Iran ends containment to avoid economic collapse

The closed shops of the Tajrish bazaar in northern Tehran on April 4.
The closed shops of the Tajrish bazaar in northern Tehran on April 4. VAHID SALEMI / AP

Between the risks to public health and those of an economic collapse, Iranian President Hassan Rohani has made his choice. Despite the danger of accelerating the spread of Covid-19, the Islamic Republic is moving towards the very short-term resumption of its economic activities, raising the concern of healthcare workers in the country, while the pandemic is not is not mastered.

"Before, the struggle (against coronavirus) was done while staying at home. Today, it is done by resuming economic activities. We have no other way in front of us ", summarized Mr. Rohani, Wednesday, April 8, during his weekly meeting with the cabinet.

Thus, from Saturday April 11, two thirds of the so-called activities "Low risk" will resume in Iran, except in Tehran province, which will wait another week. The decision was made when the official toll announced Wednesday is 3,993 dead and 64,586 confirmed cases. According to the doctors consulted by The world, these figures are largely underestimated.

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President Rohani’s decision comes at a time when the Iranian economy is in dire straits because of, among other things, US sanctions and the sharp drop in oil prices, of which Tehran still manages to export small quantities despite these sanctions. In the context of the health crisis and for the first time since 1960, Iran asked the International Monetary Fund for a loan of $ 5 billion (about 4.6 billion euros). The United States opposes it, accusing Tehran of wanting to use this money for its "Terrorist activities" in the region, according to US Department of State spokeswoman Morgan Deann Ortagus.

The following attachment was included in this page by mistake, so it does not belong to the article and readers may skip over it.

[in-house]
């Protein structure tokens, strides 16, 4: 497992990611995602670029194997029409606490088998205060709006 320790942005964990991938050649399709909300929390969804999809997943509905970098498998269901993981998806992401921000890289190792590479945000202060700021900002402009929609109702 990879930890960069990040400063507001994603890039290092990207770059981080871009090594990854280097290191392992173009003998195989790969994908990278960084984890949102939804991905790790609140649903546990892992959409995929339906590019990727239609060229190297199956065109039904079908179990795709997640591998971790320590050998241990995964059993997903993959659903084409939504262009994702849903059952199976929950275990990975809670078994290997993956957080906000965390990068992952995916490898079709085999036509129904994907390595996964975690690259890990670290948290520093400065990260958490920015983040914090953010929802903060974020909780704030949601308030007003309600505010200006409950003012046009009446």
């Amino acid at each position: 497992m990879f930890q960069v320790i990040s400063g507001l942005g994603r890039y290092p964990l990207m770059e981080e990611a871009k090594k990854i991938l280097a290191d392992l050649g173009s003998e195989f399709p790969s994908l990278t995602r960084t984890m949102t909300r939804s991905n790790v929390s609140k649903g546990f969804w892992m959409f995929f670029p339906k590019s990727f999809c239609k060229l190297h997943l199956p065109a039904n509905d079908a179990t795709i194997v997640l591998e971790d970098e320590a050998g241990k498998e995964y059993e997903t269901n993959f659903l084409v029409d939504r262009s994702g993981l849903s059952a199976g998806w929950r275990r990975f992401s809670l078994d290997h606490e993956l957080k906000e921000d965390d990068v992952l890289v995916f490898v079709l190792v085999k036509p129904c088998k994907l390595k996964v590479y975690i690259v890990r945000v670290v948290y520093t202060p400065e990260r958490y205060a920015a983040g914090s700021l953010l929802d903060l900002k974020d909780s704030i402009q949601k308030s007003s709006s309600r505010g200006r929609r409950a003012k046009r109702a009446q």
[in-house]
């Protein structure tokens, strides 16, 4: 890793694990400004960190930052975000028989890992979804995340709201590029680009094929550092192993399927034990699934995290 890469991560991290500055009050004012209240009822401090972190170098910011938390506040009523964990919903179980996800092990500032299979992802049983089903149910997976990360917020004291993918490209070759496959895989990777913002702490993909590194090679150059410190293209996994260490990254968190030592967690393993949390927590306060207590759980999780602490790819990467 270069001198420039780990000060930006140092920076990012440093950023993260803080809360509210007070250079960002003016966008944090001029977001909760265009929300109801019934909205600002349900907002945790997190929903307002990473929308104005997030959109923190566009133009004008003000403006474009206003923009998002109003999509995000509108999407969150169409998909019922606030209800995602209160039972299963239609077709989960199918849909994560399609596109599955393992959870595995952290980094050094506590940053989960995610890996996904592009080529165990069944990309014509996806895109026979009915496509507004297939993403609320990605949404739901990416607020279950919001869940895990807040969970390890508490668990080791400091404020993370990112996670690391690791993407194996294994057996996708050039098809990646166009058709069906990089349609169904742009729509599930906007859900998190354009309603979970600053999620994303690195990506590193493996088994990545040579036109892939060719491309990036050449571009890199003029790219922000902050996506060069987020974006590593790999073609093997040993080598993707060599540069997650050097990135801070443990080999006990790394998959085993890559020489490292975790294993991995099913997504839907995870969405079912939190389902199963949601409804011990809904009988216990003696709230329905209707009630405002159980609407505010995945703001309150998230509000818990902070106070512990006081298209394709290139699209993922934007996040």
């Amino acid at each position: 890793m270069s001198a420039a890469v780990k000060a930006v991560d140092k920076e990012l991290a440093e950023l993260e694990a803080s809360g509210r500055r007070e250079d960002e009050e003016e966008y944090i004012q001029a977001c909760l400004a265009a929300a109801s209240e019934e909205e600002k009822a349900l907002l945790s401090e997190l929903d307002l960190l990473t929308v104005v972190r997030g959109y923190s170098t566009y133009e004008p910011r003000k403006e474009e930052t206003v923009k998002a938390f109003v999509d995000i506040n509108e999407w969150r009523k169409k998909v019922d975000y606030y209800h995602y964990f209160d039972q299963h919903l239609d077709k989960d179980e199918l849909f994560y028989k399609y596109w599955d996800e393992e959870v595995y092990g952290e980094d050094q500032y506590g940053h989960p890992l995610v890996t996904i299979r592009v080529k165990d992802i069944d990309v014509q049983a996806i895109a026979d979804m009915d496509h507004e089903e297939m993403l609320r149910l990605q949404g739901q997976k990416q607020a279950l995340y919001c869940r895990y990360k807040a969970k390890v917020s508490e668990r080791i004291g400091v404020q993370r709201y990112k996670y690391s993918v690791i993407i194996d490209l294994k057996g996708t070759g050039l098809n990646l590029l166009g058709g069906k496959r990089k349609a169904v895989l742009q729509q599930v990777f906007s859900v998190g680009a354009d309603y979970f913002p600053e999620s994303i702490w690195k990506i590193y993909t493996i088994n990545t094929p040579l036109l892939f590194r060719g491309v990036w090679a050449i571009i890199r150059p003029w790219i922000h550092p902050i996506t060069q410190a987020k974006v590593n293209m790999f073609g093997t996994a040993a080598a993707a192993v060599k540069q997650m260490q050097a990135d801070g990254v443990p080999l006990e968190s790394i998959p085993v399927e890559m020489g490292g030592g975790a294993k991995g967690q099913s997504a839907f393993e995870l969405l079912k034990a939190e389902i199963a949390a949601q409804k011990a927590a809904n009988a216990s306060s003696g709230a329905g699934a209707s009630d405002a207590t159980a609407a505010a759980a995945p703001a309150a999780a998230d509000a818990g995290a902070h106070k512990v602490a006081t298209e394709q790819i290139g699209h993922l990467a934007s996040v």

New expenses

The revival of much of economic activity in Iran comes after two weeks in which many businesses have closed. Since March 27, it is also prohibited to move from one city to another. In the absence of concrete government assistance to compensate for the loss of income, many self-employed workers resumed their activities without waiting for President Rohani’s statements, early in the week on Saturday April 4.

It is impossible for some to do otherwise. Esfandiar, young Iranian joined by The world Take the example of his father, an auto parts seller in Isfahan, to explain the economic hardship inflicted on many people by confinement: "No income in twenty days with the rent of the store and the pay of the employee to pay, seven people to feed at home. He couldn't last longer. " The epidemic also involves new expenses: "In addition to the daily budget, we must add the purchase of masks, gloves and hand sanitizers, all very expensive …"


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